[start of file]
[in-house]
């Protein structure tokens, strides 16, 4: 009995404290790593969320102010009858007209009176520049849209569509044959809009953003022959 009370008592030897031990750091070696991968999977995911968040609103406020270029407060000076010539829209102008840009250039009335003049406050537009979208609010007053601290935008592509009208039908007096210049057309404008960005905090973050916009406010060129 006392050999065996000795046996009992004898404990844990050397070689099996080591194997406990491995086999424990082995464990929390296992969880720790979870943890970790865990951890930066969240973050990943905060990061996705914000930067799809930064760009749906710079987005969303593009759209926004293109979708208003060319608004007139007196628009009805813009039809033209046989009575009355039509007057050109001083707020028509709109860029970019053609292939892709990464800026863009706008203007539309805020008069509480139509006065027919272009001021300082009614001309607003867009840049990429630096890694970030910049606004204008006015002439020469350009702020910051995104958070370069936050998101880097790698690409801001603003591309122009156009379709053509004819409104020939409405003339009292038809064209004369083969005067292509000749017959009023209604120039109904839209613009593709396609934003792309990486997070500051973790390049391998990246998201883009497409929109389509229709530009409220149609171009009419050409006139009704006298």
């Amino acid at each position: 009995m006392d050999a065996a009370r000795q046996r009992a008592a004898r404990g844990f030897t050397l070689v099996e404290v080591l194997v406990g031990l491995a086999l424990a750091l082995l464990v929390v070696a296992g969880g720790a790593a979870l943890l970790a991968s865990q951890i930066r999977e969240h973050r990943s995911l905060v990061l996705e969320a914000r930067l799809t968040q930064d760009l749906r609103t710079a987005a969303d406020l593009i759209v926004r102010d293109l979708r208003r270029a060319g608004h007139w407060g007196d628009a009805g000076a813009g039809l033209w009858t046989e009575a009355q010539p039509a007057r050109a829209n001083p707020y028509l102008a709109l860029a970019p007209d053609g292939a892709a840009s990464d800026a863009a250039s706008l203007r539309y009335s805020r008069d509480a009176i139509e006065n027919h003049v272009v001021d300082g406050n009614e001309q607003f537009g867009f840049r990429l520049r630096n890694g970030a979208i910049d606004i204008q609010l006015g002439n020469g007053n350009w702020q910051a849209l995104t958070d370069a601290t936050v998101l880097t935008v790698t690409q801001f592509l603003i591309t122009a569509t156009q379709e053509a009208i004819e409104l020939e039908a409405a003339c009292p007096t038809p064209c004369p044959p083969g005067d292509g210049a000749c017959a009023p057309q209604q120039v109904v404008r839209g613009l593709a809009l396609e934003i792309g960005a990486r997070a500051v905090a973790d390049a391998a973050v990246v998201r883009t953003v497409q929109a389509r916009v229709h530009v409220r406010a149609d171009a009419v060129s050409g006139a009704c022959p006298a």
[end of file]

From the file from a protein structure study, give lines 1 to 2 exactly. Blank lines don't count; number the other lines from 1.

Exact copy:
[in-house]
């Protein structure tokens, strides 16, 4: 009995404290790593969320102010009858007209009176520049849209569509044959809009953003022959 009370008592030897031990750091070696991968999977995911968040609103406020270029407060000076010539829209102008840009250039009335003049406050537009979208609010007053601290935008592509009208039908007096210049057309404008960005905090973050916009406010060129 006392050999065996000795046996009992004898404990844990050397070689099996080591194997406990491995086999424990082995464990929390296992969880720790979870943890970790865990951890930066969240973050990943905060990061996705914000930067799809930064760009749906710079987005969303593009759209926004293109979708208003060319608004007139007196628009009805813009039809033209046989009575009355039509007057050109001083707020028509709109860029970019053609292939892709990464800026863009706008203007539309805020008069509480139509006065027919272009001021300082009614001309607003867009840049990429630096890694970030910049606004204008006015002439020469350009702020910051995104958070370069936050998101880097790698690409801001603003591309122009156009379709053509004819409104020939409405003339009292038809064209004369083969005067292509000749017959009023209604120039109904839209613009593709396609934003792309990486997070500051973790390049391998990246998201883009497409929109389509229709530009409220149609171009009419050409006139009704006298």